Dozens of psychiatrists warn of mental health dangers from judicial overhaul ‘trauma’
In letter to Netanyahu and Herzog, top specialists say sooner or later everyone in the country will feel ‘irreversible damage’ from impact of controversial changes
Dozens of top psychiatrists have warned of mental health dangers that could accompany the government’s proposed drastic overhaul of the judiciary, saying it will have a broad, lingering impact for years.
The warning came in a letter sent to Prime Minister Benjamin Netanyahu, who is leading a blitz to legislate the plans, and President Isaac Herzog who has urged a slowdown and a compromise with those who oppose them, Channel 12 reported.
It was signed by Zvi Fishel, the former chair of the Israel Psychiatric Association, and dozens of other leading experts in the field who said they too have joined mass demonstrations against the proposed changes.
“There is no person in the country who can remain indifferent to such a regime earthquake,” they wrote. “Some will react sooner and some later, but the mental structure of everyone living in the country will undergo a shock.”
The said outcome will be manifested in a variety of ways, the experts said.
“The internalized reactions will cause people to get up and leave for other countries and others will lock themselves in their houses and develop reactions of anxiety and depression,” they predicted. “The extroverted reactions that are more visible include rage and violence among various circles who feel that everything is now allowed with the backing of the government — including going wild and hurting other people.”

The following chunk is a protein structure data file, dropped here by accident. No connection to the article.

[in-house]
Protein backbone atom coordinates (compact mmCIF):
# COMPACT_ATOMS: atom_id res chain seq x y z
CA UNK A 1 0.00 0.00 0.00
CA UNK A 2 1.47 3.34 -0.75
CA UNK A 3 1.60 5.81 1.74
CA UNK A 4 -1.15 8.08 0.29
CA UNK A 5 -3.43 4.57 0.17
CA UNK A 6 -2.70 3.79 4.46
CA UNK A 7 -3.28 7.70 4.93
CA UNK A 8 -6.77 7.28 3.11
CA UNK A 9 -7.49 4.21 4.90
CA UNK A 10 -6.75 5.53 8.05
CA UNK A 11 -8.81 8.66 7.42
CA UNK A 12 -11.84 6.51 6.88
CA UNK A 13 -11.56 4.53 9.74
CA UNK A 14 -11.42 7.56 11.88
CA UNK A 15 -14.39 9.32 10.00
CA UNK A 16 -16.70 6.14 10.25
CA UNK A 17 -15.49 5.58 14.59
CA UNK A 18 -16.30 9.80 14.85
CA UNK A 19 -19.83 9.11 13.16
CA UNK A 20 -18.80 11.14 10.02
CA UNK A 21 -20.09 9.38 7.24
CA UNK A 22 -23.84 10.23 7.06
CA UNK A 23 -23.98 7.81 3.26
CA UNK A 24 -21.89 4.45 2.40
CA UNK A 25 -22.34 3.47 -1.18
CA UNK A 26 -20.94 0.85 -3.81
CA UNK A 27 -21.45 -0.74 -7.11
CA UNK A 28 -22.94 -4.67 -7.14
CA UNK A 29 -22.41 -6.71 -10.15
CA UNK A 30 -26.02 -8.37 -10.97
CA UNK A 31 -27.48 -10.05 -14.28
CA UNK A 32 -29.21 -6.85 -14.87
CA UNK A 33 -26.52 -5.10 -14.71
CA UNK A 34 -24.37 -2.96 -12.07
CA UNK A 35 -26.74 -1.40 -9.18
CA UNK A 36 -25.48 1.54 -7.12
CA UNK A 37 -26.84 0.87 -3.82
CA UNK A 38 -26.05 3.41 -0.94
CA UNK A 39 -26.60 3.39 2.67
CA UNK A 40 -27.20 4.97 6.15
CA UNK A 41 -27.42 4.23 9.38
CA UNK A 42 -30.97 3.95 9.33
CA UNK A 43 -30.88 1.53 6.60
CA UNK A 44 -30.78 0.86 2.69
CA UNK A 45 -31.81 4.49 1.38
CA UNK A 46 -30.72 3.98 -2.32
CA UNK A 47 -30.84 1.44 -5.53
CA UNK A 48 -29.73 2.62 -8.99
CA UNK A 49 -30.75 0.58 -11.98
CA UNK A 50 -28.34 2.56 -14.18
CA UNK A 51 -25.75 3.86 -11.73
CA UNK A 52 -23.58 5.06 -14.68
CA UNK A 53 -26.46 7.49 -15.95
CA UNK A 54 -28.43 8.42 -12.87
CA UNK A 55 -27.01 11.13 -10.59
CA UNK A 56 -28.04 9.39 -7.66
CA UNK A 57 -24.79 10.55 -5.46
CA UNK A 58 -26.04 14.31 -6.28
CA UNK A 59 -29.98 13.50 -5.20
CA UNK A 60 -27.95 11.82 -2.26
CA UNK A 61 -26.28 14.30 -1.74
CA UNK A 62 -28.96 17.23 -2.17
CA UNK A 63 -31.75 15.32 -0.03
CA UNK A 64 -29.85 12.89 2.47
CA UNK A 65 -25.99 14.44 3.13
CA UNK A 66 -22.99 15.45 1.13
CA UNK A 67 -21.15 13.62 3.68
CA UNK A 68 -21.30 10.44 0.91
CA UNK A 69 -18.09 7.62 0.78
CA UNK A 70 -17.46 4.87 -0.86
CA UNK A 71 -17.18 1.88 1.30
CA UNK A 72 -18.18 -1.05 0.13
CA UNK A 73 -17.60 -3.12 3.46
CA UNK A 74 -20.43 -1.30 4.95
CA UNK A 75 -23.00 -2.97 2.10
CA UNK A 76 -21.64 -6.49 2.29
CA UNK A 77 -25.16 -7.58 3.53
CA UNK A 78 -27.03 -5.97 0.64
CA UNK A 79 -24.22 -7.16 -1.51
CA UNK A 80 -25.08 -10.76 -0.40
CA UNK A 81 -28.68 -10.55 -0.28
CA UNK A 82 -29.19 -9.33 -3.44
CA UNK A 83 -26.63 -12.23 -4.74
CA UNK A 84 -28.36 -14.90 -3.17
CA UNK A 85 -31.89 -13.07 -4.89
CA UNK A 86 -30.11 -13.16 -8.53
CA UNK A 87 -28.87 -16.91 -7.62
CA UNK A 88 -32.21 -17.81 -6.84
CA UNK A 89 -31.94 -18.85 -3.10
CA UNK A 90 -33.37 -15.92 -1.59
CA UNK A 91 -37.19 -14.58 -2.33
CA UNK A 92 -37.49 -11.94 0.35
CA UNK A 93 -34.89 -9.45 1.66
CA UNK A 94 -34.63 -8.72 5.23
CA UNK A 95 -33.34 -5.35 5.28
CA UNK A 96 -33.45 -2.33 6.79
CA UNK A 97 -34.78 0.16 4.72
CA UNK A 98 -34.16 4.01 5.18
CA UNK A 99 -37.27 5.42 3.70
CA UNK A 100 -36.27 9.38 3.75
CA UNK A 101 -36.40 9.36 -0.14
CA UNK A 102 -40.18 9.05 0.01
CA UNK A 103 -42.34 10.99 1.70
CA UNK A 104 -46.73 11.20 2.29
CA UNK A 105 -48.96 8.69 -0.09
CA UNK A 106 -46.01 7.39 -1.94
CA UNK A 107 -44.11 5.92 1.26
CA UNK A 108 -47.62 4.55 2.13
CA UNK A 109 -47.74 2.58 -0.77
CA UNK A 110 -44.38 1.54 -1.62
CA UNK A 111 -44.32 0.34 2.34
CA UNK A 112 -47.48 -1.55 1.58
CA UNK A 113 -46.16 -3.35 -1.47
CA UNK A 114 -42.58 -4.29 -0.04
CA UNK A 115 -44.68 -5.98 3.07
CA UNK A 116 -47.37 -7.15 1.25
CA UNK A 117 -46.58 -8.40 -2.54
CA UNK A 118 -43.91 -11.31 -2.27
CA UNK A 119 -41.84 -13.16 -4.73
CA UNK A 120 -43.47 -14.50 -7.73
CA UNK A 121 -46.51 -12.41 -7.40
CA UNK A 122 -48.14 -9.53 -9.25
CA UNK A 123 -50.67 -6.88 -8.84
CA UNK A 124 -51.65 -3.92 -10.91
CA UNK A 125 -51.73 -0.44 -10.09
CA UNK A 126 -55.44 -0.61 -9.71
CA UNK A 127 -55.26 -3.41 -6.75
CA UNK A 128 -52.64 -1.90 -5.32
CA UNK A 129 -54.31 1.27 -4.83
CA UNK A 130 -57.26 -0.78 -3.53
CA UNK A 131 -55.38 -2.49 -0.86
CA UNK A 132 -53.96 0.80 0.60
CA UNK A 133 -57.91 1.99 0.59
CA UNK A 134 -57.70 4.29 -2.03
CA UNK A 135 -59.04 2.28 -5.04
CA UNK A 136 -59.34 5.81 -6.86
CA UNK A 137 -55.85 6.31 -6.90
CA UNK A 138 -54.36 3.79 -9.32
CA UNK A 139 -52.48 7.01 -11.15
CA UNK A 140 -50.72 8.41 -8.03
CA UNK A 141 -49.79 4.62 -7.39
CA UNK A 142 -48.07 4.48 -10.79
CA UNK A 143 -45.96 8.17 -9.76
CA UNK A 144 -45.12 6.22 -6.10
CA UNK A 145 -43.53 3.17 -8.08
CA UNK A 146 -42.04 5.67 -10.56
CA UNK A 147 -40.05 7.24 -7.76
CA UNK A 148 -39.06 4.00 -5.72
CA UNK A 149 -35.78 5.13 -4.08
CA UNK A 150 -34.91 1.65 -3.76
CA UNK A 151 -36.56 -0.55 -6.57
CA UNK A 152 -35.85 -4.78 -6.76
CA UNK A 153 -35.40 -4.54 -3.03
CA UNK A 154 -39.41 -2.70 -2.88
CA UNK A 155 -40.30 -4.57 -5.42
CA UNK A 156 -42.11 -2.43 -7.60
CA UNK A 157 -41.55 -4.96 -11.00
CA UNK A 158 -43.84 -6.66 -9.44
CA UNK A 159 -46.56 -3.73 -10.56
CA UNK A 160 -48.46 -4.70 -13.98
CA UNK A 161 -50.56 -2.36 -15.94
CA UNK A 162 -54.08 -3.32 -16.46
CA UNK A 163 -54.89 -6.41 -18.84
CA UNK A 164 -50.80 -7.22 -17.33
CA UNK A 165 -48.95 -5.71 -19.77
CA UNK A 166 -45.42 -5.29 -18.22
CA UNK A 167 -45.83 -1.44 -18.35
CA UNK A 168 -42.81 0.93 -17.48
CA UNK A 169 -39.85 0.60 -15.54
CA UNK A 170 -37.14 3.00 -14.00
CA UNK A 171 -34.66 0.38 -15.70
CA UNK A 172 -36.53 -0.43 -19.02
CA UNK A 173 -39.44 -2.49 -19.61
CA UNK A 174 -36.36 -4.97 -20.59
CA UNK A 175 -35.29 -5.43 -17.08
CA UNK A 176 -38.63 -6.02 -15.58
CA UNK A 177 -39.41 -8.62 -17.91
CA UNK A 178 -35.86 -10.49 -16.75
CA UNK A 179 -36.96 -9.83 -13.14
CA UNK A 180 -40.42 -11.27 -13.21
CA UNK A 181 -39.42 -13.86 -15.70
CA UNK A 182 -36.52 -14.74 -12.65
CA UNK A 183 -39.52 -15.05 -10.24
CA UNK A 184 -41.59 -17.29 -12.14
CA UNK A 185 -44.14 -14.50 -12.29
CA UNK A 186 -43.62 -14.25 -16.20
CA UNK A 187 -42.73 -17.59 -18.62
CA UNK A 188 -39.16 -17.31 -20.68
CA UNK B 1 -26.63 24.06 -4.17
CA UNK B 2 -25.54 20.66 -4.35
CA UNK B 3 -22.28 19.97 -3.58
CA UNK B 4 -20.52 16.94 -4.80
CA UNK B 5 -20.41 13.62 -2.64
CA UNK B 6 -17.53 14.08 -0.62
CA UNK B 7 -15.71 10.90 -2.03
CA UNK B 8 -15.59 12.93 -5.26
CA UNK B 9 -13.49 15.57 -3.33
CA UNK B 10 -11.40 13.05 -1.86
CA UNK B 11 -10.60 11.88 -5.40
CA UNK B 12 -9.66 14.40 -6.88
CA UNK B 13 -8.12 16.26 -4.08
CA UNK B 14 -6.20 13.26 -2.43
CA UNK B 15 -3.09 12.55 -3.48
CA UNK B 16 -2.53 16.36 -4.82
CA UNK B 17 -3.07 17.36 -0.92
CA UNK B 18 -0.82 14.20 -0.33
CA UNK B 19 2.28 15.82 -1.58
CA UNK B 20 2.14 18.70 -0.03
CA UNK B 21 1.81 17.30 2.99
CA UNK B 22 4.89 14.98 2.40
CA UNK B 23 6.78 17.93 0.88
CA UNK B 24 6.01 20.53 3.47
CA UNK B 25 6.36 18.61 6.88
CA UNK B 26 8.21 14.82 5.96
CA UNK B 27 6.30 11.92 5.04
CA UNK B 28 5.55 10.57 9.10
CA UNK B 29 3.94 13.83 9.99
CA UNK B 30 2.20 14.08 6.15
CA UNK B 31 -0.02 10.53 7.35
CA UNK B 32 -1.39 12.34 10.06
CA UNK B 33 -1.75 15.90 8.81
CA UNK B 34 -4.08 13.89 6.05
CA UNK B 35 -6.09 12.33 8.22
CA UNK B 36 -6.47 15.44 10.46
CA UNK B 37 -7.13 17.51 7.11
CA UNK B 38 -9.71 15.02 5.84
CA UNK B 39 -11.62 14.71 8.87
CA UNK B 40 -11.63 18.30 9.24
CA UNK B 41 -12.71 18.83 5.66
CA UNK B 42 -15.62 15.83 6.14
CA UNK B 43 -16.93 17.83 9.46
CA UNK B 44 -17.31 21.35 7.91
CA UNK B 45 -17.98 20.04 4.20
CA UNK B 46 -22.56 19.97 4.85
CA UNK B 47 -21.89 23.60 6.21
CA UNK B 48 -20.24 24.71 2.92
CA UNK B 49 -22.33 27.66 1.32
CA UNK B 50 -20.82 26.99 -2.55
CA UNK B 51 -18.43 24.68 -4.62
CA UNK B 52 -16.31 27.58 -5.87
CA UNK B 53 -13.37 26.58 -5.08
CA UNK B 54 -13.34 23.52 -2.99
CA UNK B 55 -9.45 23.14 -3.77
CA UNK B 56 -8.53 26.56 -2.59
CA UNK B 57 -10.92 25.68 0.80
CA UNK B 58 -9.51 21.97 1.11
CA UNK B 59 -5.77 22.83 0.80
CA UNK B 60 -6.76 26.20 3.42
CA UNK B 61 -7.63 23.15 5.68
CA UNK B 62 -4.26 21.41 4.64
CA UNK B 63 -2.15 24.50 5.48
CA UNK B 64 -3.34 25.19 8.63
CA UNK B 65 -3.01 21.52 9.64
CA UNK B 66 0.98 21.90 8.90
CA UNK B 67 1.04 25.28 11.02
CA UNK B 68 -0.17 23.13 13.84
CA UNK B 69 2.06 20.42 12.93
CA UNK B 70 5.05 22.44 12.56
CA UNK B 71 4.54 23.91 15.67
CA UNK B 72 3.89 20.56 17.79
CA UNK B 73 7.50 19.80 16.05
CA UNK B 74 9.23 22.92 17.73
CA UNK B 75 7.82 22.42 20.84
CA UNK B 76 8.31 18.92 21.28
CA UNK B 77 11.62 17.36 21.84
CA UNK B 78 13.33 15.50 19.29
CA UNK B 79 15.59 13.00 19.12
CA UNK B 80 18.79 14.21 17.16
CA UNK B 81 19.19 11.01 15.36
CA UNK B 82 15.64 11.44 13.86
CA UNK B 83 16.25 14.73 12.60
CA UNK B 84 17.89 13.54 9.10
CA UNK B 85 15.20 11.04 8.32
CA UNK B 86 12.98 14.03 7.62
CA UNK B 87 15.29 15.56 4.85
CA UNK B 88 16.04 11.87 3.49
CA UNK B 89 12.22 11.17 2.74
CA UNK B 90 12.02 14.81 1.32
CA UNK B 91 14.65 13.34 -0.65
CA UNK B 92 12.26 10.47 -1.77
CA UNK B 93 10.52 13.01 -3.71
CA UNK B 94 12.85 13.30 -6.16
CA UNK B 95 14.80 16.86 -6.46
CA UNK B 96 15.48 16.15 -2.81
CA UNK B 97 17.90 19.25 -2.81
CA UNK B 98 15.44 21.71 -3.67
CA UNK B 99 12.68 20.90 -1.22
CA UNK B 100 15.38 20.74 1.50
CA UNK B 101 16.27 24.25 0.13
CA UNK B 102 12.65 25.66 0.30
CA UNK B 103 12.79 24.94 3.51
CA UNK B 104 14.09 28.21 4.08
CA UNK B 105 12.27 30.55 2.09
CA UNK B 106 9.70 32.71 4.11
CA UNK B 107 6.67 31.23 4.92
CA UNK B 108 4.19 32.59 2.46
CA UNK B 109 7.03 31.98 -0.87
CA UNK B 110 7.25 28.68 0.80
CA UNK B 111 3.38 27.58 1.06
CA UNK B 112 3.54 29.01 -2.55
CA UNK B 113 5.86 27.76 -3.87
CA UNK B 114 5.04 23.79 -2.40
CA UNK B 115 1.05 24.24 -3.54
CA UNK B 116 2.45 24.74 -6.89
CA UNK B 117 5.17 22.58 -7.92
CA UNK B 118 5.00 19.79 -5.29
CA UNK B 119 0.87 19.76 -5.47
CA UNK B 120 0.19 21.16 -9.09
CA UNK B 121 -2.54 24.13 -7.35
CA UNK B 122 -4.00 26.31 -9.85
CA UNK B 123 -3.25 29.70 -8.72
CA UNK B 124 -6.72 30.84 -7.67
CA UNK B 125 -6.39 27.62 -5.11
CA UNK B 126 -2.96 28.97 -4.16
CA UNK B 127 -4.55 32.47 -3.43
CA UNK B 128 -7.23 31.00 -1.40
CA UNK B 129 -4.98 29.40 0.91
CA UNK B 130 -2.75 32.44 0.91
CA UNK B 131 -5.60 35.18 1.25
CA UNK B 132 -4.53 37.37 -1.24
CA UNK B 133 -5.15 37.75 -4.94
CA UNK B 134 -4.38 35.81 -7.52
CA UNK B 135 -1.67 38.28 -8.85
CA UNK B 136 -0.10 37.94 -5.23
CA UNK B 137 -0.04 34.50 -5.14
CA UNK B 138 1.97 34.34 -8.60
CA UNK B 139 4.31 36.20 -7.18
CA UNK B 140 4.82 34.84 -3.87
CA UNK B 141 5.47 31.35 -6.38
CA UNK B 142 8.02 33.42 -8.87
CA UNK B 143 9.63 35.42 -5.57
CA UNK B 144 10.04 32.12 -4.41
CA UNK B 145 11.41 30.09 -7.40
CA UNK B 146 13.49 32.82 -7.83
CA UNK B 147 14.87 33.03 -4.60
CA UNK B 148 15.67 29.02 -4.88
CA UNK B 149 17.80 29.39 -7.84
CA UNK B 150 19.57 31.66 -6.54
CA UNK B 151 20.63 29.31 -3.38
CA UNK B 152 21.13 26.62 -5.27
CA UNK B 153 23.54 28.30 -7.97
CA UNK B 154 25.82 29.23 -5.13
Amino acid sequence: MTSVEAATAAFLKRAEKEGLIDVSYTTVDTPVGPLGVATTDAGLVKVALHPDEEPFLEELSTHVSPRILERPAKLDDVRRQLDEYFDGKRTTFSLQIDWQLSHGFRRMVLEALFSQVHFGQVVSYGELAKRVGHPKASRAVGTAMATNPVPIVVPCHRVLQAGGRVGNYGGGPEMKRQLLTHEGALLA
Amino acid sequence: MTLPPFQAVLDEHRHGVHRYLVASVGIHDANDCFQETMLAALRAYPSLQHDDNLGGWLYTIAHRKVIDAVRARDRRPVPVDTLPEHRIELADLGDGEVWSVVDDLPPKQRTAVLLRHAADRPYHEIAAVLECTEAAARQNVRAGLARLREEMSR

The letter further warned that “the resulting and increasing trauma will accompany us for many years to come and will affect future generations as well — and the damage will be irreversible.”
To not identify the consequences of such a dramatic regime change on people’s lives is irresponsible and unforgivable they charged, according to the report. The letter further claimed, without evidence, that members of the security forces were carrying out acts of violence against demonstrators due to their own internal chaos and confusion.
Netanyahu’s coalition, a collection of ultranationalist and ultra-Orthodox parties, has barreled ahead with legislation that aims to weaken Israel’s Supreme Court and give them control over the appointment of the nation’s judges.
They say the plan is a long-overdue measure to curb what they see as outsize influence by unelected judges. But critics say the plan will destroy Israel’s fragile system of checks and balances by concentrating power in the hands of Netanyahu and his parliamentary majority. They also say it is an attempt by Netanyahu, who is on trial for corruption charges, to escape justice.
Hundreds of thousands of Israelis have taken to the streets over the past two months to protest the sweeping overhaul.
High-tech leaders, Nobel-winning economists, and prominent security officials have spoken out against it, military reservists have threatened to stop reporting for duty and even some of Israel’s closest allies, including the US, have urged Netanyahu to slow down. Repeated efforts by Herzog to broker a compromise have not yielded fruit.
On Saturday night, hundreds of thousands of Israelis participated in demonstrations nationwide against the judicial plan.
Protest organizers vowed to escalate demonstrations if the coalition doesn’t halt its legislative proposals, which lawmakers are due to advance next week, declaring this coming Thursday a “national day of paralysis.”
The Associated Press contributed to this report.